Bearing Replacement Third Generation Honda 


Overview: If your distributor bearing is squeaking chances are you will need to replace it or otherwise the squeek will heat and potentially destroy the igniter or heat the distributor shaft and melt the distributor rotor, stalling vehicle at 80-mph on a fast lane. Some have reported a melted coil which is followed by a dead igniter only weeks later.

(We're not sure if this is related but sounds possible: an overheated coil can be the result of a defective coil with a low resistance. An overheated coil can also be the result of a defective igniter, which can be tested with an ammeter. )

This section was created in 2001. Since then the price of the distributor housing has dropped considerably. You can just replace the distributor housing. If you like to learn or save money, please continue reading.

Top: How to remove the covers and various parts from the distributor housings is shown above in gif animation. CAUTION: Do not tap on the rotor to remove it, instead use large flat head screw drivers. If the rotor doesn't come off then crush it with a vise grip. Do not work with the ignition system with the ignition ON.   



Working environment: Find a suitable well lit, wooden or hard surface for the various exercises. Have a small tray to collect the screws. Wrap individual parts in a clean paper towel (to clean them and prevent them from rolling away.) Line the parts in the order in which they were removed on a clean flat surface. If they can't be finish within a day, put the wrapped parts inside a clear bag but you will need a printout of the images on this page to guide you during installation. These steps can help reduce stress and prevent errors during assembly.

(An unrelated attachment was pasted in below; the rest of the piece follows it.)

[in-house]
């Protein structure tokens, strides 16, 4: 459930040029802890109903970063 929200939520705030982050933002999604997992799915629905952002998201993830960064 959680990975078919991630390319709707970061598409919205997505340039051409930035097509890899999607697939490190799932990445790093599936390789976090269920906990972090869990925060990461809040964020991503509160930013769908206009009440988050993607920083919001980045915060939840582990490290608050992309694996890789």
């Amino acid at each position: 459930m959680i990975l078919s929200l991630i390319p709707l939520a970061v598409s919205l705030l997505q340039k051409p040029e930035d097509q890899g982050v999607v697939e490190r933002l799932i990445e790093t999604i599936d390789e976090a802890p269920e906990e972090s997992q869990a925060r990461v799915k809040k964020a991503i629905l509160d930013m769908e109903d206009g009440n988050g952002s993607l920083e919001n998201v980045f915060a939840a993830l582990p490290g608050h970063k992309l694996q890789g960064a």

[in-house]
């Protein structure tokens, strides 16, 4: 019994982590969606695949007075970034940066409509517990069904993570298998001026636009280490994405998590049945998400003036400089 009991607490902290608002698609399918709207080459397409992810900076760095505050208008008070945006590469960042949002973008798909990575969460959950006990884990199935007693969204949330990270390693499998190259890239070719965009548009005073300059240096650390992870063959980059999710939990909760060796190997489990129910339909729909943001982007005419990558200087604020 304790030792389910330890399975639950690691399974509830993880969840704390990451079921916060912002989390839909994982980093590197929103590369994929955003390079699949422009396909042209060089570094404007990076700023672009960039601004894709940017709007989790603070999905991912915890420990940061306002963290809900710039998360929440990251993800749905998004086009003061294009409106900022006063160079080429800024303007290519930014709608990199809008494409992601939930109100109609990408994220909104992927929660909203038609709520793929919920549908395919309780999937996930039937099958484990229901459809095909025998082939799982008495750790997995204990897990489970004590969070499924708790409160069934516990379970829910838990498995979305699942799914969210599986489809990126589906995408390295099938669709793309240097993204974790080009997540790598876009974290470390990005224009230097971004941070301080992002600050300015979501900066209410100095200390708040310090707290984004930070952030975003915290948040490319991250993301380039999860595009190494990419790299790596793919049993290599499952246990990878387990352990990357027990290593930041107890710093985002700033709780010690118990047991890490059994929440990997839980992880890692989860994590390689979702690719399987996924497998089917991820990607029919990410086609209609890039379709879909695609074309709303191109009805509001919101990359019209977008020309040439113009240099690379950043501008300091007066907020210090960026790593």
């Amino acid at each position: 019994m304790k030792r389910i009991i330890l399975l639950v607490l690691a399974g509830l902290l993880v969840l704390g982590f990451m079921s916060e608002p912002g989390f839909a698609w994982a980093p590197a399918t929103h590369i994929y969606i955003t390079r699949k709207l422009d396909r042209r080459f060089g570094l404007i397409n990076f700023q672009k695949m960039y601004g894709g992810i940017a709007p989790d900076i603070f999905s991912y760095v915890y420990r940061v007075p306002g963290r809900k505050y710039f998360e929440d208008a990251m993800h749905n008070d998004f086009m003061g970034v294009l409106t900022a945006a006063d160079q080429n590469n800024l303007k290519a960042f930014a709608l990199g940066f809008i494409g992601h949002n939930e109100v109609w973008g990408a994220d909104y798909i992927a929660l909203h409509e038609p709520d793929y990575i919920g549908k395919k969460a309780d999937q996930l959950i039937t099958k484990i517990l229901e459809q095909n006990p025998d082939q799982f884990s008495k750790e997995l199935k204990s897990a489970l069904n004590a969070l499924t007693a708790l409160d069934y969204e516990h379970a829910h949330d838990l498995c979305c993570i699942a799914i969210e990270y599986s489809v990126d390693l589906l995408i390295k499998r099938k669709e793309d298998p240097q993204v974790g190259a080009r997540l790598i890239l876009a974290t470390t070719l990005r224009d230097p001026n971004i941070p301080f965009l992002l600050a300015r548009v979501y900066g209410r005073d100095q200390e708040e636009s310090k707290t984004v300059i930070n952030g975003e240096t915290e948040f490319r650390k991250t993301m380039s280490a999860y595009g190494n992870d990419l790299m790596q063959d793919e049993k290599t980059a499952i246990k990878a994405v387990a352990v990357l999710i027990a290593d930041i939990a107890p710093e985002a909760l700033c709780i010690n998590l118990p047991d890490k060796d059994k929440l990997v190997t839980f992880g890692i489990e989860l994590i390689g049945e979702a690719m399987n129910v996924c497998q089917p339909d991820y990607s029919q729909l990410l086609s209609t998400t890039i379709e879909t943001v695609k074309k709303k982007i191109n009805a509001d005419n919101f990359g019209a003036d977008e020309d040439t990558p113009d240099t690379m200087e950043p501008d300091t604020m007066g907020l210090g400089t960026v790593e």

: Measuring the distance apart from the tip of the shaft and the rotor with a milimeter ruler will ensure a correct alignment with the sensor during reassembly.


The CYL rotor easily comes out by pulling it with your fingers. If it won't come out then use a puller.


If the CYL rotor is too tight, then the rotor can be removed at a different time. Again , no tapping to prevent damages to the sensors. Removing the igniter and the coil (if the distributor has a coil. Handle the coil carefully.)



Remove a couple screws which is pretty tight. Avoid slipping and damaging the screw heads. To prevent slipping, hold down the distributor and put your full weight on the screw driver and the screw before twisting the screw driver counter-clockwise.



Raise the shaft assembly, including the bearing frame and rotors.




Remove the assembly from the housing and mark the distance or position of the bearing in the shaft. Place the assembly on a pipe or wooden structure. Precisely and vertically, tap the shaft with a Ball Pein Hammer or a light hammer.






At this stage, you will be able to remove the screws not accessible previously. Continue to remove the screws and move the frame out of the way.





Place the shaft and bearing on a supporting surface. The supporting surface is nothing but two pieces of flat iron placed in parallel and inches apart, resting on two pieces of brick. Continue tapping until the shaft drops out. Do not let the shaft drop onto the pavement or you may chip the rotors causing an engine misfire. Don't remove the crank or the TDC rotors. If you do then you'll need to precisely realign it.



Congratulations, you've removed the bearing without inflicting damages to the other components. To find out where to buy the bearings, See technical details tab. To install see installation tab.